Free EMR Newsletter Want to receive the latest news on EMR, Meaningful Use, ARRA and Healthcare IT sent straight to your email? Join thousands of healthcare pros who subscribe to EMR and HIPAA for FREE!!

The False Economies of EMR

Posted on January 2, 2013 I Written By

John Lynn is the Founder of the HealthcareScene.com blog network which currently consists of 10 blogs containing over 8000 articles with John having written over 4000 of the articles himself. These EMR and Healthcare IT related articles have been viewed over 16 million times. John also manages Healthcare IT Central and Healthcare IT Today, the leading career Health IT job board and blog. John is co-founder of InfluentialNetworks.com and Physia.com. John is highly involved in social media, and in addition to his blogs can also be found on Twitter: @techguy and @ehrandhit and LinkedIn.

In my recent look around the EMR twittersphere on EMR & EHR, I briefly commented on the challenges of choosing the wrong EMR and EMR Switching. Dan Haley from athenaHealth asked for some deeper clarification of my comment, “I’d say the biggest driver of EMR switching is thanks to the EHR incentive money and meaningful use.”

Here was my response:

I think there are a whole list of things in the HITECH act which encourage and promote the use of outdated technologies. I’m sure this is something you agree with and know all about as well.

My core argument has been, sure we’re seeing an increase in EHR adoption. However, what if the EHR incentive money is incentivizing doctors to adopt the wrong EHR. By wrong EHR I mean one that they don’t like, that can’t adapt to changing technology, that can’t support the future Smart EMR requirements that are bound to come, that kill a physician’s workflow, that cause a doctor to not want to be a doctor, etc.

I think we may be headed this direction and the number of doctors switching EHR software is a decent example of why this is the case. I’m sure that some would argue that meaningful use is driving people to switch EHR software and that the switch we’re seeing happening is from EHR software that isn’t highly functional to EHR software that is highly functional.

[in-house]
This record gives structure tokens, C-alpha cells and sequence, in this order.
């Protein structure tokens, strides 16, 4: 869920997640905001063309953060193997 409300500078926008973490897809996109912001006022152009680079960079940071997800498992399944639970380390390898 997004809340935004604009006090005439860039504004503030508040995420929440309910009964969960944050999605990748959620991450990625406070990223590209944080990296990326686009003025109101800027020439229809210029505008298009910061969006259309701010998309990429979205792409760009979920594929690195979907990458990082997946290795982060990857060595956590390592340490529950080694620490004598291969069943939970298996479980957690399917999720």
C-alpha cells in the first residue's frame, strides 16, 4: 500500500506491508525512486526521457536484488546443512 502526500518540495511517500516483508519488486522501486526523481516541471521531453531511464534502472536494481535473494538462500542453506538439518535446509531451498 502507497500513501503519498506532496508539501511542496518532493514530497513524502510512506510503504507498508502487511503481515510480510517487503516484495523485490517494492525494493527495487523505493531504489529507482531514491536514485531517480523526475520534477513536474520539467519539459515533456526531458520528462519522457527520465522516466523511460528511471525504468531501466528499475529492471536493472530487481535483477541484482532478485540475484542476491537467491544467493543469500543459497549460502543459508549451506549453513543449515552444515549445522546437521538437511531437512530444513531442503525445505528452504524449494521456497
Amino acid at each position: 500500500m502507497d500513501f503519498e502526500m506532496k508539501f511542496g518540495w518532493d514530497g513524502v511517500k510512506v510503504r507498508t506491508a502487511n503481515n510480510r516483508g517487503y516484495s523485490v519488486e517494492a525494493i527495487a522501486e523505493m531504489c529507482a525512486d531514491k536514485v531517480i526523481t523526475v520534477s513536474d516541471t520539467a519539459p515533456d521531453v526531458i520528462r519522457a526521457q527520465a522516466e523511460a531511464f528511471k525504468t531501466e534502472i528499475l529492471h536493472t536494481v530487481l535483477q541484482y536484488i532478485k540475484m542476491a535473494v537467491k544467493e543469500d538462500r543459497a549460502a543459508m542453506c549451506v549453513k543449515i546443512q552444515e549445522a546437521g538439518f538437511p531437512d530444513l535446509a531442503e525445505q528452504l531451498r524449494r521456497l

While this argument is true in some cases, there are just as many cases which illustrate that the EHR switching was because their first MU EHR was such a terrible experience that they had to switch EHR. Plus, we’re just at the start of this. Many are painfully grinding through the day to day with an EHR they hate. Wait until that explodes.

Even worse is those clinics that are switching EHR for the sake of EHR incentive money and go from an EHR they enjoy to one they hate. Add in the many doctors who are stuck using an EHR that was selected by some large company who didn’t worry too much about the physician needs and we’re in for a crazy next couple years.

Hopefully this gives you a better idea where my comment was coming from. Needless to say, I’m not sure that HITECH has been a benefit to doctors. The short term numbers might look good, but it might have just created some painful underlying difficulties going forward.

With all of this said, there are some beautiful EHRs out there that make doctors lives better. I’m pro-EHR when it’s done right. I just don’t see meaningful use and EHR incentive promoting the right EHR adoption methods.

This provided some interesting background for a conversation I had recently with a doctor. He told me, “It seems like there are a number of false economies driving EMR adoption.

I think meaningful use and EHR incentive money driving EHR adoption is a false economy. This doctor described to me how many of his colleagues weren’t using the EHR that they wanted, but instead were using an EHR that they “had” to use. What are some of the forced requirements for EHR that create these false economies besides meaningful use and EHR incentive money?

Another False EMR economy is around HIE connections. Many doctors can’t select the EHR they want to use and fits their workflows best because their local HIE may or may not choose to support a connection with that EHR. So, the doctor opts for an EHR that does connect with the local HIE even though it wasn’t their EHR choice.

Hospital Connections is another false economy. Similar to an HIE, many doctors will opt for what they consider to be a less than desirable EHR because it’s the one that works with their local hospitals.

I’m not trying to pretend that doctors should be the end all be all in EHR selection. A physician can think one EHR is the best and not realize until after using it that another EHR would have been better. Sometimes you think you have a great EHR until you actually use another one and realize what you’re missing. However, the easiest recipe for disaster with EHR is for a doctor to hate using an EHR. As I mention above, it will not end well and will drive the future EMR switching that I’ve predicted.

My Favorite Smart Phone Healthcare Posts of 2012